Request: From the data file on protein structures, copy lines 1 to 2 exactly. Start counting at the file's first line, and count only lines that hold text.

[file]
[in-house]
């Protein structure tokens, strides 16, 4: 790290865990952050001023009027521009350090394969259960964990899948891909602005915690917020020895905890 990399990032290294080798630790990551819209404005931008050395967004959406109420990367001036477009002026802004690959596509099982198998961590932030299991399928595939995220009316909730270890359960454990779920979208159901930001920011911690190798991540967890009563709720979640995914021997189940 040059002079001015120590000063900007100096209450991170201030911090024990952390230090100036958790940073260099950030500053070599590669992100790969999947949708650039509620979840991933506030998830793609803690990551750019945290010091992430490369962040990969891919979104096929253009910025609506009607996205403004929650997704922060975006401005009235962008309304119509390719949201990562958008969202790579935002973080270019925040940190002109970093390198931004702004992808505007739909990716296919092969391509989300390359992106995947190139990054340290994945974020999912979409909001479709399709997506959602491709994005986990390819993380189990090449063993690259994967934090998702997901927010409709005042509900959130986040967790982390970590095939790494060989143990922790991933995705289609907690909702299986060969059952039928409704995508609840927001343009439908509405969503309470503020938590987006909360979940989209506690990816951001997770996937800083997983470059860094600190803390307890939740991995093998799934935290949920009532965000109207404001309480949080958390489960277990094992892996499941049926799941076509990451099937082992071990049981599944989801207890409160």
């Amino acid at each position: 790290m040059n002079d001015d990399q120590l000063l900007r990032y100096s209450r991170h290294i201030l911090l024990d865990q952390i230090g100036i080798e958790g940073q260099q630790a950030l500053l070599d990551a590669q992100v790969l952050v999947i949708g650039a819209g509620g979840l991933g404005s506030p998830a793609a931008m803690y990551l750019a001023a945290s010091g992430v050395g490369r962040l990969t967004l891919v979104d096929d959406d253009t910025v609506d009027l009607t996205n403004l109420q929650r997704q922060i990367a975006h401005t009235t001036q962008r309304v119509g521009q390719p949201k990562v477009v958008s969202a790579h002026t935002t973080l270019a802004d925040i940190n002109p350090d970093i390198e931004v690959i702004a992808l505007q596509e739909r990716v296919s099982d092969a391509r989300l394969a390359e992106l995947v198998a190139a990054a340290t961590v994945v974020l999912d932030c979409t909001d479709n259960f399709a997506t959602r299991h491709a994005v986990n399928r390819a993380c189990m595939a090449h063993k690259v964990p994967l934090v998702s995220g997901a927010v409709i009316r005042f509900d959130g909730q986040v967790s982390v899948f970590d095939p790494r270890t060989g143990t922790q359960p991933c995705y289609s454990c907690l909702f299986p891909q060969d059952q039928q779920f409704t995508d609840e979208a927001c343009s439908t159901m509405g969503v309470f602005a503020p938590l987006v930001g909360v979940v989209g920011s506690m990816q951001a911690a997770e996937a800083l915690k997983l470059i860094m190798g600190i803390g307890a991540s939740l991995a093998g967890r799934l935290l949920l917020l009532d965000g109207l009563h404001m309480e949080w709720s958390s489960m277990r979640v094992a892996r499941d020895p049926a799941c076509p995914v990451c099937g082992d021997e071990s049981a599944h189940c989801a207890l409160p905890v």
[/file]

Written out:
[in-house]
């Protein structure tokens, strides 16, 4: 790290865990952050001023009027521009350090394969259960964990899948891909602005915690917020020895905890 990399990032290294080798630790990551819209404005931008050395967004959406109420990367001036477009002026802004690959596509099982198998961590932030299991399928595939995220009316909730270890359960454990779920979208159901930001920011911690190798991540967890009563709720979640995914021997189940 040059002079001015120590000063900007100096209450991170201030911090024990952390230090100036958790940073260099950030500053070599590669992100790969999947949708650039509620979840991933506030998830793609803690990551750019945290010091992430490369962040990969891919979104096929253009910025609506009607996205403004929650997704922060975006401005009235962008309304119509390719949201990562958008969202790579935002973080270019925040940190002109970093390198931004702004992808505007739909990716296919092969391509989300390359992106995947190139990054340290994945974020999912979409909001479709399709997506959602491709994005986990390819993380189990090449063993690259994967934090998702997901927010409709005042509900959130986040967790982390970590095939790494060989143990922790991933995705289609907690909702299986060969059952039928409704995508609840927001343009439908509405969503309470503020938590987006909360979940989209506690990816951001997770996937800083997983470059860094600190803390307890939740991995093998799934935290949920009532965000109207404001309480949080958390489960277990094992892996499941049926799941076509990451099937082992071990049981599944989801207890409160």